An article co-authored by Harry First, Charles L. Denison Professor of Law, and Loyola University Chicago School of Law professor Spencer Weber Waller has been named best general antitrust academic article in the Institute of Competition Law’s 2014 Antitrust Writing Awards.
“Antitrust’s Democracy Deficit,” published last year in Fordham Law Review, discusses a shift in antitrust enforcement from a movement grounded in political and popular will to a technocratic exercise controlled mostly by lawyers and economists. After analyzing the actions of major antitrust institutions and comparing US antitrust to the European system, First and his co-author analyze how a highly technical approach to antitrust has resulted in “an extreme laissez-faire ideology for antitrust enforcement,” before arguing why a greater degree of democracy would reinvigorate the system.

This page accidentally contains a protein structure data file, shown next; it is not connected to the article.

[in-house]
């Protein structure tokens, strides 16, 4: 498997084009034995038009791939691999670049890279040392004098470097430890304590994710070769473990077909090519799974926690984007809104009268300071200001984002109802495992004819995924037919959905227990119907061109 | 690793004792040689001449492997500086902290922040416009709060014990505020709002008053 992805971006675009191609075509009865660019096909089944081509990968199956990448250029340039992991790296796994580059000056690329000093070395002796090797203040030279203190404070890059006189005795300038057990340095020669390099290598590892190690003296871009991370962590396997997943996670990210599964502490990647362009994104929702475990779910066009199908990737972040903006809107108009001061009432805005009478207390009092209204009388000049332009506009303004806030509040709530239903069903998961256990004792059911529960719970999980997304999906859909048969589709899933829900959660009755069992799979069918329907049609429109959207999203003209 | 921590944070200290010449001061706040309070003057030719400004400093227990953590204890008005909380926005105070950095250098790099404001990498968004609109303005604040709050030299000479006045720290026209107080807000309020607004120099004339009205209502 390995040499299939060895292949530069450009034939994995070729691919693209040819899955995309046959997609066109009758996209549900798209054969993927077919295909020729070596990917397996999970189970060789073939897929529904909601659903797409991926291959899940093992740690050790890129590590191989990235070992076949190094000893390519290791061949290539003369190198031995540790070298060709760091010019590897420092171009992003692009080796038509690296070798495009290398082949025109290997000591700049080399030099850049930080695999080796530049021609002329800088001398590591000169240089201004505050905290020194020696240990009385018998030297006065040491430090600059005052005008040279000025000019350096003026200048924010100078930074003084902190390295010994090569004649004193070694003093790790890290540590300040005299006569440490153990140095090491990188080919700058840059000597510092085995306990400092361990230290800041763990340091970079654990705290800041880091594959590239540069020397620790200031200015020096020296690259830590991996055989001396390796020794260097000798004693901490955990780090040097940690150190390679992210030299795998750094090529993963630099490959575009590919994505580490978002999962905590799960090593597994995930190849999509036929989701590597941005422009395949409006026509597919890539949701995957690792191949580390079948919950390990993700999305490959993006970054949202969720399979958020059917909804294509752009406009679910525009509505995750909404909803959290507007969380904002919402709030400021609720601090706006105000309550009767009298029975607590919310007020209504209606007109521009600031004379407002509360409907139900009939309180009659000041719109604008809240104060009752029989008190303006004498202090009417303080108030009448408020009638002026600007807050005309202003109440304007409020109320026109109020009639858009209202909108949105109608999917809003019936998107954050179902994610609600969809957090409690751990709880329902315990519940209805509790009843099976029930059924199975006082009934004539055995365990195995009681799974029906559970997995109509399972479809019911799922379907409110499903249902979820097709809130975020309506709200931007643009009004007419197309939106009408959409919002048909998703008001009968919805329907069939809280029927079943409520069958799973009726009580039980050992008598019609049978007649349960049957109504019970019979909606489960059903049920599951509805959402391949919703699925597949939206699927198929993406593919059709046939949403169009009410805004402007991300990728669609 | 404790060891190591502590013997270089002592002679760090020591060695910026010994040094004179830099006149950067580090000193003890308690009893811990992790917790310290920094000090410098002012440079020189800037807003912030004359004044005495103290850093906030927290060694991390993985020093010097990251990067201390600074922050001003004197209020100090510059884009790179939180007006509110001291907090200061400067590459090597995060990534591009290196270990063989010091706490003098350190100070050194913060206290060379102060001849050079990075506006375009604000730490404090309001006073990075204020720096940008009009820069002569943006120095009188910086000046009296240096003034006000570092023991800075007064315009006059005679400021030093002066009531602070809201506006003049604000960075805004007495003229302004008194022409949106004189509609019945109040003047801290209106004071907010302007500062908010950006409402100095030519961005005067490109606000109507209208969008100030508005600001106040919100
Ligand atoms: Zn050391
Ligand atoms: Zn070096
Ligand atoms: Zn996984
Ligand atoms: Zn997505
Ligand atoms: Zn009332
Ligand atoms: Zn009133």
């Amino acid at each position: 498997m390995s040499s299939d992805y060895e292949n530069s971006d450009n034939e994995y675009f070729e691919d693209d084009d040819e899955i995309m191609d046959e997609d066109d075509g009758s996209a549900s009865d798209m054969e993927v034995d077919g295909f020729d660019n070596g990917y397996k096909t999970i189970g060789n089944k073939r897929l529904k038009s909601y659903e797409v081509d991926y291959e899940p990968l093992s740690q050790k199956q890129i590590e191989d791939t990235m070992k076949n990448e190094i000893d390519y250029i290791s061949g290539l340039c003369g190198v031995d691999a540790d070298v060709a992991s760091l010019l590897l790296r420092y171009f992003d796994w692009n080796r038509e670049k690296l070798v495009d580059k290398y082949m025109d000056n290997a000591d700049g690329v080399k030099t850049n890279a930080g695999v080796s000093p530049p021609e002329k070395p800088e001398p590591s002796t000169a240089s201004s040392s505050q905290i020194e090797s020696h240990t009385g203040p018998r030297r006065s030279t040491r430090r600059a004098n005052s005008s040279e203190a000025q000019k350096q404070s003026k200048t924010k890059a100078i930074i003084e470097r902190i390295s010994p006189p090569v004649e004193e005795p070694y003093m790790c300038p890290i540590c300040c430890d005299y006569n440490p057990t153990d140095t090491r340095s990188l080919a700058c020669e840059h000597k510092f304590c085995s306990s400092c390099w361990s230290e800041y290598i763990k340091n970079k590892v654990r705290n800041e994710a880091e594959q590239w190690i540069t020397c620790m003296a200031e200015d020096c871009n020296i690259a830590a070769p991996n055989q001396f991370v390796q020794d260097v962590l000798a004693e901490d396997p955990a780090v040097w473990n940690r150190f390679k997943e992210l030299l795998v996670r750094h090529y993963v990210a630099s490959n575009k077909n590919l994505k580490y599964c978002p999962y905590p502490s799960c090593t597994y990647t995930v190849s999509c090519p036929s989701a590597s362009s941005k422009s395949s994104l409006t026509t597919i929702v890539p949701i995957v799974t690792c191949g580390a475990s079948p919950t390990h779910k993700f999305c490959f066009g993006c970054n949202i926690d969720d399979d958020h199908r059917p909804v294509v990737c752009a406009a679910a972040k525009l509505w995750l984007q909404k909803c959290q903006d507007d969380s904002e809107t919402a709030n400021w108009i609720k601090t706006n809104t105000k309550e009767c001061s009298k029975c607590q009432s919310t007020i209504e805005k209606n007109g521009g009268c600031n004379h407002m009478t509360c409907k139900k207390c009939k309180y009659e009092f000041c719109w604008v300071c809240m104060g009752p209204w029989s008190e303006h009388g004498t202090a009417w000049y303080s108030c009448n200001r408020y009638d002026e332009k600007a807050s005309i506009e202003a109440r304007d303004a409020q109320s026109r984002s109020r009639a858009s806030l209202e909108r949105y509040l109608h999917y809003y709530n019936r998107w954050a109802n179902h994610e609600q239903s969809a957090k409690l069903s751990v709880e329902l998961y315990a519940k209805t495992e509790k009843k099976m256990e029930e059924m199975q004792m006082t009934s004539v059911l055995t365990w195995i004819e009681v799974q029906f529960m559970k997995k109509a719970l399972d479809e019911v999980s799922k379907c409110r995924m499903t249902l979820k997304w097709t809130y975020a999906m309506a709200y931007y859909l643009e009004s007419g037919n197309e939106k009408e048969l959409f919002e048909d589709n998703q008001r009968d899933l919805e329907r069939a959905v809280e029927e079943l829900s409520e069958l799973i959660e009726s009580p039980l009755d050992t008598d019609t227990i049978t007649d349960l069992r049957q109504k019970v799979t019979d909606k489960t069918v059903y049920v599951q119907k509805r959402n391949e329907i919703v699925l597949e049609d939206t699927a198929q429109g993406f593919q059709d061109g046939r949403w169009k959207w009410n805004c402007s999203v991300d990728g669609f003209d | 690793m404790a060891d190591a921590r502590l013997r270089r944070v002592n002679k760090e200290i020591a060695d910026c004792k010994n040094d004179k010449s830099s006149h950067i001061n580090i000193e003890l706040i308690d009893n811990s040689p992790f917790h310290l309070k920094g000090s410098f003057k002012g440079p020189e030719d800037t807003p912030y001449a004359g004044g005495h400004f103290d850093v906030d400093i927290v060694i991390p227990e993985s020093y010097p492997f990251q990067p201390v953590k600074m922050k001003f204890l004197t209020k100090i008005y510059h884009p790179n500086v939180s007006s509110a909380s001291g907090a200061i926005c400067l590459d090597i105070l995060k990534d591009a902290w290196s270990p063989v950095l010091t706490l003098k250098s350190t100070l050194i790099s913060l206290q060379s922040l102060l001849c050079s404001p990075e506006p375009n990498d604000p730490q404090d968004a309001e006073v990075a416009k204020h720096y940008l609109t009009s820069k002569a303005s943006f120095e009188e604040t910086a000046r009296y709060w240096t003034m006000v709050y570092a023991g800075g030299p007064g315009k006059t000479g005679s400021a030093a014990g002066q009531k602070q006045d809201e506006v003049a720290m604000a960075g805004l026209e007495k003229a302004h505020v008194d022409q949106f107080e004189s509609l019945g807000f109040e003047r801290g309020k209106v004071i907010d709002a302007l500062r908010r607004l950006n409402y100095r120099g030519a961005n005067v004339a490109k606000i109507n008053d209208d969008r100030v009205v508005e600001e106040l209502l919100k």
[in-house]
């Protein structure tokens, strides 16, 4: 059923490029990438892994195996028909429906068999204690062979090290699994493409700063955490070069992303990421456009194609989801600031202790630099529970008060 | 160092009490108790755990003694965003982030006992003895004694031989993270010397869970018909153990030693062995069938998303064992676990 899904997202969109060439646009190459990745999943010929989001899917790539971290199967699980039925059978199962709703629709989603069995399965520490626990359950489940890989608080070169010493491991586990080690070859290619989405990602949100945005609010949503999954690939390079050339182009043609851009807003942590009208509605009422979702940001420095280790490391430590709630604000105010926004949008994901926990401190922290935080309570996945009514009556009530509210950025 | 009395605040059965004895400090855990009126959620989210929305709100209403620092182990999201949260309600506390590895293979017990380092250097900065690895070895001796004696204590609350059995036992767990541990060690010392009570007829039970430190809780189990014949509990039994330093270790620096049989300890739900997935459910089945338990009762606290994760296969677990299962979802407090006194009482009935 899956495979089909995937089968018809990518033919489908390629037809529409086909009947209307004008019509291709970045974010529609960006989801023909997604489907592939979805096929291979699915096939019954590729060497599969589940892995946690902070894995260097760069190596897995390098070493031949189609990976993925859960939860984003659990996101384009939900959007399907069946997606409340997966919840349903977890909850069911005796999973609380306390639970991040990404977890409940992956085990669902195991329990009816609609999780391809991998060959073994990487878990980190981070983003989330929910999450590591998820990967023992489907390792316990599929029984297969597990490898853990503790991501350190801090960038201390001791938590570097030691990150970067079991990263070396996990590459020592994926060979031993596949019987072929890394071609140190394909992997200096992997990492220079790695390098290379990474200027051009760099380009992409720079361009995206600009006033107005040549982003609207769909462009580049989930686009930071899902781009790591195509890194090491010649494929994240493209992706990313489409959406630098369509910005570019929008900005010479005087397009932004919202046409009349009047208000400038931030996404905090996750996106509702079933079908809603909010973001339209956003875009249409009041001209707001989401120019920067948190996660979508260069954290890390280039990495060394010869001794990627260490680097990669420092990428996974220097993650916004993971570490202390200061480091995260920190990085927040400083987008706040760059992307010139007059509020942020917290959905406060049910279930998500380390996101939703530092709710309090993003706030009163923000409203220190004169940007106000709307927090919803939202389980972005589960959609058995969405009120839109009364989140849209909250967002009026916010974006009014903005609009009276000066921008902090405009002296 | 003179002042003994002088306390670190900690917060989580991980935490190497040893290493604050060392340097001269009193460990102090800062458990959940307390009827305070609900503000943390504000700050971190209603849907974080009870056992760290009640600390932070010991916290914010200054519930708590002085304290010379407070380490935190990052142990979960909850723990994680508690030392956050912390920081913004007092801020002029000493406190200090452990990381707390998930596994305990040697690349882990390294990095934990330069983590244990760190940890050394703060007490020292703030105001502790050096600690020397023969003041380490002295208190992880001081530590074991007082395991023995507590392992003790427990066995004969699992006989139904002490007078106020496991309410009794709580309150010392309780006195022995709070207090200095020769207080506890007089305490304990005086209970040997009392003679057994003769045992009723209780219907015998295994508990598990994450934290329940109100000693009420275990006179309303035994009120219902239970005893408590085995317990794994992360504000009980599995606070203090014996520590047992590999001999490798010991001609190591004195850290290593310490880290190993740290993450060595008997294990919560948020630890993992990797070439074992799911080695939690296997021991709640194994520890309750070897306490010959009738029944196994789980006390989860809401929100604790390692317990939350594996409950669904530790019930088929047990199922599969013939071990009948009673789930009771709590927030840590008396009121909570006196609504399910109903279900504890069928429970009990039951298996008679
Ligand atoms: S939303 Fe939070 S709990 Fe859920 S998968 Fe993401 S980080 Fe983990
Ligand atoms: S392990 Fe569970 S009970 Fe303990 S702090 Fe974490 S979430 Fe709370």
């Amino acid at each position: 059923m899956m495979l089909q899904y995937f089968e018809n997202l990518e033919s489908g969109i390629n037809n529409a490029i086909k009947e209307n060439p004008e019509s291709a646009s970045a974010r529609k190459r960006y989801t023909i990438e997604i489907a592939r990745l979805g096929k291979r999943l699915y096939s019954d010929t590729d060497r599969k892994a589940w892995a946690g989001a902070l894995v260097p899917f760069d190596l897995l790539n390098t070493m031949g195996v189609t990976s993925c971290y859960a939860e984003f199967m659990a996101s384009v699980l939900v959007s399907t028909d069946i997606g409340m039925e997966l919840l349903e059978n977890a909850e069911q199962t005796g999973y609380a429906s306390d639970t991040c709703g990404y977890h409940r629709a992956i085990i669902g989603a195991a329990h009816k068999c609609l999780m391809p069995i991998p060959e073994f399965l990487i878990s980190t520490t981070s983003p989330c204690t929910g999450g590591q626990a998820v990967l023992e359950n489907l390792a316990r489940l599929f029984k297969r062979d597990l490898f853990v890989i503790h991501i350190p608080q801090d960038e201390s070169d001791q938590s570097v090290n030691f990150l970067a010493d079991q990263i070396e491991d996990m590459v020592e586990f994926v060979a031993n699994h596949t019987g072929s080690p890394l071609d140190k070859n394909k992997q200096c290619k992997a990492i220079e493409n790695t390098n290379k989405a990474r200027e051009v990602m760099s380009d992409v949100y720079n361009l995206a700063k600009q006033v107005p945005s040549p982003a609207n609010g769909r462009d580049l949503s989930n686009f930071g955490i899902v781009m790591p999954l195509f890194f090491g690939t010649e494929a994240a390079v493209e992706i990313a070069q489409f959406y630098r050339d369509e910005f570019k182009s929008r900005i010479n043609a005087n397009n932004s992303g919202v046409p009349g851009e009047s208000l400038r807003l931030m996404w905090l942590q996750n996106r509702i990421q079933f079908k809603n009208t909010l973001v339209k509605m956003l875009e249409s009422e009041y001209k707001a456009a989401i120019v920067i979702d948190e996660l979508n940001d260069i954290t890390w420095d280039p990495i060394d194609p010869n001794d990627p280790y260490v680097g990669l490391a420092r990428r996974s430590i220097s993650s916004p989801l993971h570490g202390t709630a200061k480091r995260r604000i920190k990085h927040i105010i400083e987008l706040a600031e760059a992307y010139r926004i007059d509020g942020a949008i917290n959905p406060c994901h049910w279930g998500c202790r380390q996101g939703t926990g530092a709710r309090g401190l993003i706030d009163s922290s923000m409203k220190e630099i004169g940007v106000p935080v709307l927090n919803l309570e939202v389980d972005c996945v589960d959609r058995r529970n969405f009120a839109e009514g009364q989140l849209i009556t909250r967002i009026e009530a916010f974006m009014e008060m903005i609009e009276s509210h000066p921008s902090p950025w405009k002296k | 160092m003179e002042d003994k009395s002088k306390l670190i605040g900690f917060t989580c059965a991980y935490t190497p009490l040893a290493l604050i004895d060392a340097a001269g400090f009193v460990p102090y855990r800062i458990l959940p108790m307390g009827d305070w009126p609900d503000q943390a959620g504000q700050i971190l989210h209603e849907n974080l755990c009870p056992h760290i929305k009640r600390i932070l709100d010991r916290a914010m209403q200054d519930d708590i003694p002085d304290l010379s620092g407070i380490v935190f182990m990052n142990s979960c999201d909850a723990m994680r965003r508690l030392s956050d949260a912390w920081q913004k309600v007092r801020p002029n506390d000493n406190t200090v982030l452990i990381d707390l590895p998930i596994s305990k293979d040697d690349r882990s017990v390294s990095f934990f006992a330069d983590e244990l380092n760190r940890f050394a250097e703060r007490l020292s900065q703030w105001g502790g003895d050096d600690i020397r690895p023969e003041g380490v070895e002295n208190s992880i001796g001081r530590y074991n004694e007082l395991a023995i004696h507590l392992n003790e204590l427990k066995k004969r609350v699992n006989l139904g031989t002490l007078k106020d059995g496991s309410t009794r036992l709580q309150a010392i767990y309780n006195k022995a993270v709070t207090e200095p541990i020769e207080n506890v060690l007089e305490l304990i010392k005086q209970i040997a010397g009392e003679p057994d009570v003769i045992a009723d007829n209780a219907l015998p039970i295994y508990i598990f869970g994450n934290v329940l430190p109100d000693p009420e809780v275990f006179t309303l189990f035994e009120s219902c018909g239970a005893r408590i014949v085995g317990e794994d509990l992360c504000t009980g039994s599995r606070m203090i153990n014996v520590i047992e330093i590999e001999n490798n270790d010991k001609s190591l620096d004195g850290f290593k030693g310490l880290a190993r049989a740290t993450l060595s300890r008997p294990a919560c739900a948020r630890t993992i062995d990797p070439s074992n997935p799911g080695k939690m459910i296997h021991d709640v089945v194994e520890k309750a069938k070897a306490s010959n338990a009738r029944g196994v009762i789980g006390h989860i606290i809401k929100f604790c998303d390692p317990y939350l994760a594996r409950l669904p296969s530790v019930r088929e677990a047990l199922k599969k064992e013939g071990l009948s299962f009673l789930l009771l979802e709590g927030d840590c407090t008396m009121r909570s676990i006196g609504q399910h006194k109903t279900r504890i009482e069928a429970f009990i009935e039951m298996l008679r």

First has also co-organized two major antitrust events this academic year. A conference in November observing the 50th anniversary of the Supreme Court antitrust case United States v. Philadelphia National Bank contemplated the past, present, and future of merger law. Participants included Eleanor Fox ’61, Walter J. Derenberg Professor of Trade Regulation; Judge Douglas Ginsburg of the US Court of Appeals for the District of Columbia Circuit; and Judge Richard Posner of the US Court of Appeals for the Seventh Circuit. In January, the third annual Next Generation of Antitrust Scholars Conference, co-sponsored by the American Bar Association’s Section of Antitrust Law, provided an opportunity for younger law professors to present their antitrust and competition law research to senior antitrust scholars and practitioners for comment.
Posted April 29, 2014